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Broken by the Big Elm

I tried to cheat but it didn’t matter.

The Elma Town Grille’s food challenge – the six-patty, 30-ounce Big Elm burger with bacon, cheddar, pickles, onion rings and a three-pound mountain of fries – has broken another man.

It left me slouched in my booth next to the fake flowers, unable to meet the grin of my waitress with wit or reproach. Bacon grease seemed to fill a pocket behind my left eye.

Daniel C. Britt stares down his challenge: The Big Elm. (Daniel C. Britt/Special to The News)

Daniel C. Britt stares down his challenge: The Big Elm. (Daniel C. Britt/Special to The News)

I thought I had this one. I was a finalist in pie-eating at Camp Fantastic in Front Royal, Va. in 2012 and 2014. I skipped dinner the night before. I had a shot of apple cider vinegar and a few juicy pieces of pineapple in the parking lot to boost the acidic power of my stomach while I took a long look at the architecture of the grille.

It was two barns stuck together under white siding, a true temple of Southtowns’ glory, one of the few on par with the Ice House bar in East Aurora, the Strykersville Pub and the remodeled but still defunct Holland Hotel.

In addition to the acid trick, pro-eater websites tell you to dunk chunks of food in your water for fast digestion. The grille rules give contestants a tight 45 minutes to polish it all off, so every second counts. Winners get the $20 meal for free and a T-shirt.

What they don’t tell you is that the Big Elm is impervious to conventional logic and the Internet. It’s got a grease-shield layer that rendered the patties and 90-percent of the bun waterproof.

By the time I made it through the first pound and a half of ground meat, peristalsis betrayed me  -- a syndrome competitive eaters call “flavor fatigue.” I had to tap out.

Now four years old, the nationally known contest wasn’t always a burger challenge.

“First it was a giant macaroni and cheese. Then it was a giant burrito,” said Grille co-owner Kevin Barczykowski.

Barczykowski said the idea came out of the food challenge craze that swept the nation in 2011, in step with the final season of “Man Vs. Food,” the Travel Channel show that dedicated airtime to Atlanta’s 13-pound pizza.

Barczykowski knocked ideas back-and-forth with the regulars who pulled up in classic cars and hot rods for Monday Cruise Nights in the summer. Before long the evolution of the challenge was complete. The Big Elm has been crushing amateur eaters ever since.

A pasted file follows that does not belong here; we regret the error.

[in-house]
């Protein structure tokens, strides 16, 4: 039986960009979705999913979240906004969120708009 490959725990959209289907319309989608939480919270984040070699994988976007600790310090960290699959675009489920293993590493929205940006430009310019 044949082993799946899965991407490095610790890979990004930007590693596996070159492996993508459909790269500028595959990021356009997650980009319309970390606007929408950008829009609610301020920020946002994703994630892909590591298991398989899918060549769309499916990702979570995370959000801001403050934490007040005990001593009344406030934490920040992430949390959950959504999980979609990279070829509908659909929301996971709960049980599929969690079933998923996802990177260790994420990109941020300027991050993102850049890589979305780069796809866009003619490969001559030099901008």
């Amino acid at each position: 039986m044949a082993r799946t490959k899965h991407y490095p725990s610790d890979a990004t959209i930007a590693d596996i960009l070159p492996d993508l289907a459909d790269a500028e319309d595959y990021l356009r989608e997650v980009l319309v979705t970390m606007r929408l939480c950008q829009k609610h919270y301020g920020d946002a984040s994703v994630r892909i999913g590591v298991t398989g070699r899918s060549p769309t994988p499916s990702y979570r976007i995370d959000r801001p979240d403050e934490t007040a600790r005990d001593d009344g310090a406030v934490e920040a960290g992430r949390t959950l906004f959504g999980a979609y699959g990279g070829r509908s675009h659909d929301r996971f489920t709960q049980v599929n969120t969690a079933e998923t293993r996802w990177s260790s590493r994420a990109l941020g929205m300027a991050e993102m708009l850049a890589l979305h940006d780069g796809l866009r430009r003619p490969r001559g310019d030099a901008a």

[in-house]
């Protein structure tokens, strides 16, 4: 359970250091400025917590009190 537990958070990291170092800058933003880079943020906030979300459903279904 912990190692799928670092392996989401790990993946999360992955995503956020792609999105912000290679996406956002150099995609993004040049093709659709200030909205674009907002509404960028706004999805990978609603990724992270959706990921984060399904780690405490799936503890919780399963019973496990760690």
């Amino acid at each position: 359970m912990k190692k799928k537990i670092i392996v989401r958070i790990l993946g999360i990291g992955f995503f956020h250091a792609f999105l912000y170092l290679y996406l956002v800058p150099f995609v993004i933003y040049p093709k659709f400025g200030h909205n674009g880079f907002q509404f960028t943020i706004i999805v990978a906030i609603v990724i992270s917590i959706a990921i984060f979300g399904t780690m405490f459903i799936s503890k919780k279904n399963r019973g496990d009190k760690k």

In a few days, my optimistic-expression in the pre-challenge photo will adorn the Wall of Shame in the hallway behind the bar, three forlorn and cluttered bulletin boards overflowing with the photos of a hundred guys and girls, good sports and cheaters alike, who reached for grille glory but hit a wall, literally, somewhere inside.

By contrast, the Wall of Fame is an airy, white expanse, neatly framing a handful of seven winners, a one-page rap sheet of freakish appetites.

Stephanie Wu, 35, of Orinda, CA, was the last person to successfully house the Big Elm with all the fixins’ and the fries on May 11. The Dunkirk native returned to the area on a cross-country loop from food challenge to food challenge.

A closer look at the Big Elm from Elma Town Grille. If you eat it all, the $20 sandwich and fries are free. (Daniel C. Britt/Special to The News)

A closer look at the Big Elm from Elma Town Grille. If you eat it all, the $20 sandwich and fries are free. (Daniel C. Britt/Special to The News)

According to Wu, a semi-professional eater who has won 114 contests in 29 states, victory takes preparation, thought and mental fortitude. A quick shot of vinegar won’t cut it.

Every morning for three months before she hit the road, Wu timed herself forcing down two gallons of water -- 16 fluid pounds -- to strengthen and expand her stomach. She can drink that amount in four or five minutes as long as she’s quickly treated with electrolytes for hypernatremia, she said.

“Burgers and fries are the hard to compete on,” said Wu. “That kind of food doesn’t lie well. It piles up in your stomach and you can feel empty spaces in between the bites.”

Wu prefers burrito contests because masticated burrito fills the stomach in layers of airtight strata.  Eaters have been known to stand, dance around or kneel in booths to encourage food to settle correctly, she said.

Guinness World Record breaker for speed-eating hot dogs, pasta and pizza, Takeru Kobayashi typically jumps up and down to create gut space.

That night in May, with less than 10 minutes left on the clock, flavor fatigue set in on Wu. Her body was slipping into autopilot, subconsciously chewing more and swallowing less to protect itself.

The only way through that three-pound wall of fries was to force herself to chew faster – to tap into her animalistic desire to store nourishment, the desire that made her a competitor.

“I was nervous, but it was the only challenge around, I had to make this one count,” Wu said, crediting the win to mental focus and the ability to override her body’s natural defenses.

It was quiet when Wu packed up her T-shirt and started the victory walk to her car that night, said waitress Leah Cooney. Wu was the only person at the bar. She left without applause.

Around here, glory is a full stomach and a long drive ahead.

Info: Elma Town Grille, 6650 Clinton St., Elma; 651-4619; 11 a.m. to 11 p.m. Sun. through Thurs.; 11 a.m. to midnight Fri. and Sat.

Daniel C. Britt is a freelance writer and photographer whose work has appeared on the websites of The New York Times and Time Magazine, and in The Washington Post and Playboy magazine.

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